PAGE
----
Few filmmakers have the artistic ability, let alone bravery, to create an intimate, and innovative take on a traditional genre but also make it accessible without spoon-feeding its audience. It’s a rare talent to bridge the simple and complex without coming off as too broad or too shallow, but novice indie writer/director Jason Krawczyk seems to have this gift. In his follow up directorial effort, He Never Died, Jason throws us into a melting pot of awesomeness, presenting a religious horror crime monster revenge film, hemmed in by a simple story structure and great characters. This film is ambition meets execution, and well worth the watch. Hey Netflix – you should greenlight this badass film into a series!

Punk rock iconoclast Henry Rollins plays Jack, a depressed immortal with a predisposition for cannibalism. Haunted by his savage nature, Jack has sworn off human flesh and has become a creature of habit; gulping down black market blood packets in between games of church bingo. Save for the few times a day when he gets to see Clara (Kate Greenhouse) the waitress of his dreams, he is coasting through existence. That is until his perky daughter Andrea (Jordan Todosey) shows up, and draws Jack out of his shell but while also putting his sobriety into jeopardy. Things get even more complicated when revenge seeking mobsters kidnap Andrea and threaten to kill her. Jack must now fight to keep his cannibalistic sobriety intact while also keeping those closest to him safe from his literal inner demon. A dynamic horror dramedy, HE NEVER DIED is one of those peculiar films that in the end will have you saying, “What the fuck just happened?” with a wide grin stretched across your face.

Funny but not overbearing – heightening the horror by providing relief instead of detracting from it – richly dramatic, and featuring a deadpan, stoic protagonist with tons of heart, this film really speaks to the steady hand craftsmanship of Jason Krawczyk. He lives in the intricate details of the story world and its respective characters, and beautifully uses cannibalism and mobsters as center pieces to allow himself to explore ethereal concepts such as loneliness, addiction and the emotional mortality of immortals.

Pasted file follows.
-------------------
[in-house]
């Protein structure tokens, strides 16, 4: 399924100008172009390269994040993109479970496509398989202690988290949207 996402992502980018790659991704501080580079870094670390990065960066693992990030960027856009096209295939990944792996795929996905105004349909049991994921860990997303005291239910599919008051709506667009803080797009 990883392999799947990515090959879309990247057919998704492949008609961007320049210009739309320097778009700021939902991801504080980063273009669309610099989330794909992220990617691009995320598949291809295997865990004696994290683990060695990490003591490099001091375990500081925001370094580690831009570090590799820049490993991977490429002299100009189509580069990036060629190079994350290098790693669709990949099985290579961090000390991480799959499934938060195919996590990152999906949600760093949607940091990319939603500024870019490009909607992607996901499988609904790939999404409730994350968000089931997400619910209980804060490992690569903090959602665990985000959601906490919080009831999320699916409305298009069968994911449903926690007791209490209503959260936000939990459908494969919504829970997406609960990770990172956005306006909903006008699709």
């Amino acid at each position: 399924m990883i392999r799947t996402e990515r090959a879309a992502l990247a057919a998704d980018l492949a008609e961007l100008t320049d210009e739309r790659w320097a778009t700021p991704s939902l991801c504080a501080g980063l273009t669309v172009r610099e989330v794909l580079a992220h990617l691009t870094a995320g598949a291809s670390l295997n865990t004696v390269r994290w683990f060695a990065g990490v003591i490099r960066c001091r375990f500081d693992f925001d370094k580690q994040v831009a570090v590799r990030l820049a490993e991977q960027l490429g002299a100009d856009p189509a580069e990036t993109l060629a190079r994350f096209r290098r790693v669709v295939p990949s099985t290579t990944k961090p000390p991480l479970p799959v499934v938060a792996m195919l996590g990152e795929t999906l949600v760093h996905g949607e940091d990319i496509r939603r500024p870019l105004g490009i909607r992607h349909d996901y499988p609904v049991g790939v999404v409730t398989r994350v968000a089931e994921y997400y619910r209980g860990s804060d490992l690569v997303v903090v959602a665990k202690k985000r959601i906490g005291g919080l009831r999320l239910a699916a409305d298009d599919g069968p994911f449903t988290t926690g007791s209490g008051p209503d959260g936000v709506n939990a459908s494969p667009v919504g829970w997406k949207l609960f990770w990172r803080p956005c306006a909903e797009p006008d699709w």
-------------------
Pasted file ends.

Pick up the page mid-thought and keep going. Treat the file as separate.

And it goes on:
The leading performances of Henry Rollins and Kate Greenhouse perfectly embody the films darkly comedic charm while also showcasing its depth and vulnerability in a realistic manner. Black Flag frontman Rollins especially breaks new grounds here taking the lead role and running with it – perfectly wearing the burden of a lifetime of memories without being overly moody. But Kate though, is the real story. She runs the gambit of emotions and perfectly portrays the reaction of discovering someone is immortal, so keep an eye out for her.

Though the plotted narrative is simple and somewhat underdeveloped – status quo save daughter from the mob crime film – the story world and its characters engage and engulf your imagination with an almost pick your own adventure RPG style. And the dialogue is absolutely stupendous.

But what’s really great about Jason Krawczyk’s He Never Died is that it speaks to a deeper question. That perceptual choice we all face of seeing who we are as either a blessing or a curse, and how in answering that, we come to terms with our limitations. In Jack we see a man who can never die and yet no longer lives and how he struggles with his desire to be one thing and his reality that he is another thing. We understand the challenges of addiction, regret and isolation, and feel for such a tortured protagonist who despite having been cursed has inflicted much of this pain on himself. This film is bold, challenging, bloody and well worth your time. Check it out!